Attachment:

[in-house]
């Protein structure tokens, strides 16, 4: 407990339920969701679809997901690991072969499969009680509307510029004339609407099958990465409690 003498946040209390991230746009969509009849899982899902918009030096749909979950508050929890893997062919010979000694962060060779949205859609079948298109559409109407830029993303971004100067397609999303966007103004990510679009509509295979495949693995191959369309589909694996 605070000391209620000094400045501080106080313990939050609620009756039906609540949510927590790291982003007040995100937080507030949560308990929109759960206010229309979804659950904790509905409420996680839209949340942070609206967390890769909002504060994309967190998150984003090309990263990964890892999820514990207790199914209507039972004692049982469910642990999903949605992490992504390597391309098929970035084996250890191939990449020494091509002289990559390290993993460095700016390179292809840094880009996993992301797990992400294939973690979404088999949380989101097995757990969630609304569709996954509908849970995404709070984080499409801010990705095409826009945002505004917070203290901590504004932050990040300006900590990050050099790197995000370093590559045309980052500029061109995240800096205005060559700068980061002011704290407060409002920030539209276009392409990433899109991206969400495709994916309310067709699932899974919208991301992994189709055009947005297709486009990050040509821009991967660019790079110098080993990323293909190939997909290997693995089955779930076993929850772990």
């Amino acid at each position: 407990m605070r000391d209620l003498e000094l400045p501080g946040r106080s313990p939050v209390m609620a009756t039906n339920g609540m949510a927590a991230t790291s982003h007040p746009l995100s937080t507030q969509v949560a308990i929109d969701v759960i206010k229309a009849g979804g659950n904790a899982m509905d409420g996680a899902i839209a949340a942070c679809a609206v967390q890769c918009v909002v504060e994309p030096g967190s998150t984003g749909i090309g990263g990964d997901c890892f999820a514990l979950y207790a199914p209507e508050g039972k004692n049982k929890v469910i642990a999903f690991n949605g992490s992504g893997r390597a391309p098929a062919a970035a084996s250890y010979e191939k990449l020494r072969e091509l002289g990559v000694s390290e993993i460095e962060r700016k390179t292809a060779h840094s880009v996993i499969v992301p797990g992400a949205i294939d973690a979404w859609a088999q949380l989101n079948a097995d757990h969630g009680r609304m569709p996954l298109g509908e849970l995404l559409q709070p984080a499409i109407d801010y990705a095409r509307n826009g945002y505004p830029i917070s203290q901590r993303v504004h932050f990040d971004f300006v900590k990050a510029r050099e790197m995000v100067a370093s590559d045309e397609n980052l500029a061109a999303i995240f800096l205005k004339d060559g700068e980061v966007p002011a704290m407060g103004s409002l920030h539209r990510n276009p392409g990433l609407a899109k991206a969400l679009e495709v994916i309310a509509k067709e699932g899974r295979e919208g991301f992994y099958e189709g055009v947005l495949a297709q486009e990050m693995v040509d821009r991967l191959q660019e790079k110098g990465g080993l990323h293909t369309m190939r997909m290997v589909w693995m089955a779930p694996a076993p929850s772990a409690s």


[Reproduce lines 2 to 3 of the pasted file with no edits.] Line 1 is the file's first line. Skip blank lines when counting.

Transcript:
């Protein structure tokens, strides 16, 4: 407990339920969701679809997901690991072969499969009680509307510029004339609407099958990465409690 003498946040209390991230746009969509009849899982899902918009030096749909979950508050929890893997062919010979000694962060060779949205859609079948298109559409109407830029993303971004100067397609999303966007103004990510679009509509295979495949693995191959369309589909694996 605070000391209620000094400045501080106080313990939050609620009756039906609540949510927590790291982003007040995100937080507030949560308990929109759960206010229309979804659950904790509905409420996680839209949340942070609206967390890769909002504060994309967190998150984003090309990263990964890892999820514990207790199914209507039972004692049982469910642990999903949605992490992504390597391309098929970035084996250890191939990449020494091509002289990559390290993993460095700016390179292809840094880009996993992301797990992400294939973690979404088999949380989101097995757990969630609304569709996954509908849970995404709070984080499409801010990705095409826009945002505004917070203290901590504004932050990040300006900590990050050099790197995000370093590559045309980052500029061109995240800096205005060559700068980061002011704290407060409002920030539209276009392409990433899109991206969400495709994916309310067709699932899974919208991301992994189709055009947005297709486009990050040509821009991967660019790079110098080993990323293909190939997909290997693995089955779930076993929850772990």
């Amino acid at each position: 407990m605070r000391d209620l003498e000094l400045p501080g946040r106080s313990p939050v209390m609620a009756t039906n339920g609540m949510a927590a991230t790291s982003h007040p746009l995100s937080t507030q969509v949560a308990i929109d969701v759960i206010k229309a009849g979804g659950n904790a899982m509905d409420g996680a899902i839209a949340a942070c679809a609206v967390q890769c918009v909002v504060e994309p030096g967190s998150t984003g749909i090309g990263g990964d997901c890892f999820a514990l979950y207790a199914p209507e508050g039972k004692n049982k929890v469910i642990a999903f690991n949605g992490s992504g893997r390597a391309p098929a062919a970035a084996s250890y010979e191939k990449l020494r072969e091509l002289g990559v000694s390290e993993i460095e962060r700016k390179t292809a060779h840094s880009v996993i499969v992301p797990g992400a949205i294939d973690a979404w859609a088999q949380l989101n079948a097995d757990h969630g009680r609304m569709p996954l298109g509908e849970l995404l559409q709070p984080a499409i109407d801010y990705a095409r509307n826009g945002y505004p830029i917070s203290q901590r993303v504004h932050f990040d971004f300006v900590k990050a510029r050099e790197m995000v100067a370093s590559d045309e397609n980052l500029a061109a999303i995240f800096l205005k004339d060559g700068e980061v966007p002011a704290m407060g103004s409002l920030h539209r990510n276009p392409g990433l609407a899109k991206a969400l679009e495709v994916i309310a509509k067709e699932g899974r295979e919208g991301f992994y099958e189709g055009v947005l495949a297709q486009e990050m693995v040509d821009r991967l191959q660019e790079k110098g990465g080993l990323h293909t369309m190939r997909m290997v589909w693995m089955a779930p694996a076993p929850s772990a409690s």